Dr Drew Walker, Tayside’s director of public health, tops the first ever “Nanny State Rich List ” in Scotland http://bit.ly/2b7K1ib

Other News

The downturn in the oil industry ha=s meant that recruitment in particular roles including care workers, HR, finance and IT have improved for NHS Grampian http://bit.ly/2b5KUXf

Cupping seems to be the new craze amongst Olympians this week, here’s an interesting article from the BBC on the form of acupuncture http://bbc.in/2aGcvNW

Researchers are hoping a recent discovery will lead to slowing or stopping the spread of skin cancer http://huff.to/1Imh8XY

That’s all for this week; thank you for reading!

The British Medical Jobs team

3rd August Weekly NHS, Medical & Social Care News Round-Up

Hello and welcome to this week’s round-up of Medical and Health news from British Medical Jobs, the UKs leading portal for all Medical and Social Care jobs.

An interesting week with regards a court ruling on NHS funding of a new HIV treatment, arguments over the basis of figures the government has used to argue for a “7 day NHS” and an encouraging report on cancer survival from MacMillan.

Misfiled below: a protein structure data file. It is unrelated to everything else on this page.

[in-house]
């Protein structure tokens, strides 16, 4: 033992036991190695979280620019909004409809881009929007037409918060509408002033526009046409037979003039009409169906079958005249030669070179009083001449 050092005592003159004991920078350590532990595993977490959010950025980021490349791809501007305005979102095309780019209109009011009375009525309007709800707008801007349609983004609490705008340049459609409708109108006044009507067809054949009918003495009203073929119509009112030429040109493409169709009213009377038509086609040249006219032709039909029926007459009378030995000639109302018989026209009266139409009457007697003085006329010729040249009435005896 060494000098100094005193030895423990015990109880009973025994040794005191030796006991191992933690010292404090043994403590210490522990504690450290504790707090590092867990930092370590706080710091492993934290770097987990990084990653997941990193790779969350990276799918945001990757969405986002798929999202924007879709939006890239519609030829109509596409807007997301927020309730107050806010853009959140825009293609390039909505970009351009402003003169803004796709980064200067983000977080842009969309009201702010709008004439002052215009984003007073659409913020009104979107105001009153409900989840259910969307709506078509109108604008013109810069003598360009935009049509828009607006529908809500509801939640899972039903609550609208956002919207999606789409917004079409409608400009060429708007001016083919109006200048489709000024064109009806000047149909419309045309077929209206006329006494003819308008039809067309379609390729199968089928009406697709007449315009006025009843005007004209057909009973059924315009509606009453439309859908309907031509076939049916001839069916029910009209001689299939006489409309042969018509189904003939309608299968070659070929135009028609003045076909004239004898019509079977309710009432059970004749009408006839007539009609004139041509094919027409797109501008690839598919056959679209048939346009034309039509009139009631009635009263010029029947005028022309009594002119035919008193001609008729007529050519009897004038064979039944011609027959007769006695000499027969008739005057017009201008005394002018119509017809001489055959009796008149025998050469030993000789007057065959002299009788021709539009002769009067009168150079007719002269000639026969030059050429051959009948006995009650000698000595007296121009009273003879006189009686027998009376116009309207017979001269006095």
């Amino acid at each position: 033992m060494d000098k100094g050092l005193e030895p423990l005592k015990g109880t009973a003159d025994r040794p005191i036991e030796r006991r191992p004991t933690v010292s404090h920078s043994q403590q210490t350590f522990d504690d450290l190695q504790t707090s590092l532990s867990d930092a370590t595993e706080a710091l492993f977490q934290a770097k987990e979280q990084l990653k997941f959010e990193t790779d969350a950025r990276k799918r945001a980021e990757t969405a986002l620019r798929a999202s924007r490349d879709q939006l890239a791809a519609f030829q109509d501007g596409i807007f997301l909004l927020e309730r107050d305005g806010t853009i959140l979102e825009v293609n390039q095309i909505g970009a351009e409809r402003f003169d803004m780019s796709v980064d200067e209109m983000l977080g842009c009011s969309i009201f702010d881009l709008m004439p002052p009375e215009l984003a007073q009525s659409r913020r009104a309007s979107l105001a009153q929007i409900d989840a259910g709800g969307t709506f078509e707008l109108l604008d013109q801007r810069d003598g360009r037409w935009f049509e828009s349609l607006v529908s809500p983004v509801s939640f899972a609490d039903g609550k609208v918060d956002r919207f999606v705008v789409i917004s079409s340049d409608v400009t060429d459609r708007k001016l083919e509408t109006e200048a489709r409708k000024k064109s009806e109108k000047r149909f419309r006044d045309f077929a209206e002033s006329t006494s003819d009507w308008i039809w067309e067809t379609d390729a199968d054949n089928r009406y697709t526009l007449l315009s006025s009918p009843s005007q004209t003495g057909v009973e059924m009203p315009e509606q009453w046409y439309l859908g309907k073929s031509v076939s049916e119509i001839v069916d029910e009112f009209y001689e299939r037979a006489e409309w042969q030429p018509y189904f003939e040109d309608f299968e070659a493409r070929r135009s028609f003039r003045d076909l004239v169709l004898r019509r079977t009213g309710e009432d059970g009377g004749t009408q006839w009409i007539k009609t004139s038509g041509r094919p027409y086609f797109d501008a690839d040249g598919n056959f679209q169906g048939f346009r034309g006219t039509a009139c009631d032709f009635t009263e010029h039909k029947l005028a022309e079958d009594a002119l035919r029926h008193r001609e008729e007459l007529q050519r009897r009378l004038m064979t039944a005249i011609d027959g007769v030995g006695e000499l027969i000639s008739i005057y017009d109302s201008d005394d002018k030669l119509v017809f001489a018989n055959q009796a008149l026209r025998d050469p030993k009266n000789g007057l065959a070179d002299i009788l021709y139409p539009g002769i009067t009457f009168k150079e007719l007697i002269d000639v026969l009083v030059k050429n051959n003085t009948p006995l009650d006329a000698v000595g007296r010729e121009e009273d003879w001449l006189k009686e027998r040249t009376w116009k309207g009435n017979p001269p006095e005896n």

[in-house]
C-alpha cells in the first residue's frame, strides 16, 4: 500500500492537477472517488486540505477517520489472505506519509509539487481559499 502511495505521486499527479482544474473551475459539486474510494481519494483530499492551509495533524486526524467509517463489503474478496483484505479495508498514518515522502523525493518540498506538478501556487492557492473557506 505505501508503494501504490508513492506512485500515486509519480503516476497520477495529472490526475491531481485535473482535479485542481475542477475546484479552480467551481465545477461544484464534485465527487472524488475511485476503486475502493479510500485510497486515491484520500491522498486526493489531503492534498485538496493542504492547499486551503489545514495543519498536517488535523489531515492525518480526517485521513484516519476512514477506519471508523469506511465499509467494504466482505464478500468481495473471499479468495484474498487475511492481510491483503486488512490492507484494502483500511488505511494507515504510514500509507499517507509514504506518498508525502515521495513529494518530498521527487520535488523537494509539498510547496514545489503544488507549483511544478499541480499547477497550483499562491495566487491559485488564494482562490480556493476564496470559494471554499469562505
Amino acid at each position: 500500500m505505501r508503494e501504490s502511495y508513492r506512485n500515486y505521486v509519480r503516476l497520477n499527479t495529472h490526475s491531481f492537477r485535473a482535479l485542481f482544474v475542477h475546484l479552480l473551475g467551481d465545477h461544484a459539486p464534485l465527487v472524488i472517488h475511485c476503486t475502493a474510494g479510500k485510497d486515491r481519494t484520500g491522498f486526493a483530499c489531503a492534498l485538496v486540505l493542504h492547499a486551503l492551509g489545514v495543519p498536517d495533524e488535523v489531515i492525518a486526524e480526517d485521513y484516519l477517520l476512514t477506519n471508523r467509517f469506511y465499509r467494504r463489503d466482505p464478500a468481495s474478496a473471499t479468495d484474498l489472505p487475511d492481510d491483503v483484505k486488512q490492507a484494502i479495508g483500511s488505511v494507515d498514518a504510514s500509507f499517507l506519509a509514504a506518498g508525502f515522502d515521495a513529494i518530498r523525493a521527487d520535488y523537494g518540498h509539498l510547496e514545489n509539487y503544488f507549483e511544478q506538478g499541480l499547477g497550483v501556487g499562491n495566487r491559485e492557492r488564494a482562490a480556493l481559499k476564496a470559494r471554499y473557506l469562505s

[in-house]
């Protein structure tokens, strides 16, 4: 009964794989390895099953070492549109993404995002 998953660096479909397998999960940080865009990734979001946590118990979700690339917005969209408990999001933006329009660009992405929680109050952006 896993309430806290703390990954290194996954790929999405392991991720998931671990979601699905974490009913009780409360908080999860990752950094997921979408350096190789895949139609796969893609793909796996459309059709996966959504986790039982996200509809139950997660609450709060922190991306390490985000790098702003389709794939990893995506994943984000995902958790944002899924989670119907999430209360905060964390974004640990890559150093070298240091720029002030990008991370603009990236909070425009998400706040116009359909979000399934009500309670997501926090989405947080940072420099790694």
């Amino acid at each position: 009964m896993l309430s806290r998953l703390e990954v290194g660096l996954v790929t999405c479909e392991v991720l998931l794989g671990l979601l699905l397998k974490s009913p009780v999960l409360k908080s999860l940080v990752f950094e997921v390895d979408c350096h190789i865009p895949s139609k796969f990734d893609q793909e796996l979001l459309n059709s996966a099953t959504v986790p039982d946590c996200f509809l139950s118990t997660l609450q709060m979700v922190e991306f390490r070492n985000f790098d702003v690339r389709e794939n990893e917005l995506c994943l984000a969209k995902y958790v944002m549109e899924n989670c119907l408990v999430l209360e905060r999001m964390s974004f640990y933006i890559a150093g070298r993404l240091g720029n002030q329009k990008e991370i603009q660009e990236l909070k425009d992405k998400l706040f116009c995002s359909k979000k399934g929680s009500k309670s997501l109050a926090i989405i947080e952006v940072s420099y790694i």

NHS News

Jeremy Hunt’s plan for a seven day NHS have been based upon figures stating there are higher mortality rates at weekends in Hospitals. These figures are being strongly disputed and the government accused of spin in manipulating these numbers to suit their argument http://ind.pn/2aJqLpW

A MacMillan Cancer report states that 170,00 people diagnosed with cancer up to 40 years ago are still alive today http://bbc.in/2aoLNcc. People are now twice as likely to survive for at least a decade than they were in the 1970’s.

A new class of antibiotics have been discovered by researchers in Germany after studying bacteria contained within the human body http://bbc.in/2axA7qo.

Drug Treatments and Developments

A court has ruled the NHS can fund a new drug that is highly effective in preventing people becoming infected with HIV http://bit.ly/2asphza. NHS England is set to fight appeal the ruling because of the high costs passed kin from pharmaceutical manufacturers and potential cheaper alternatives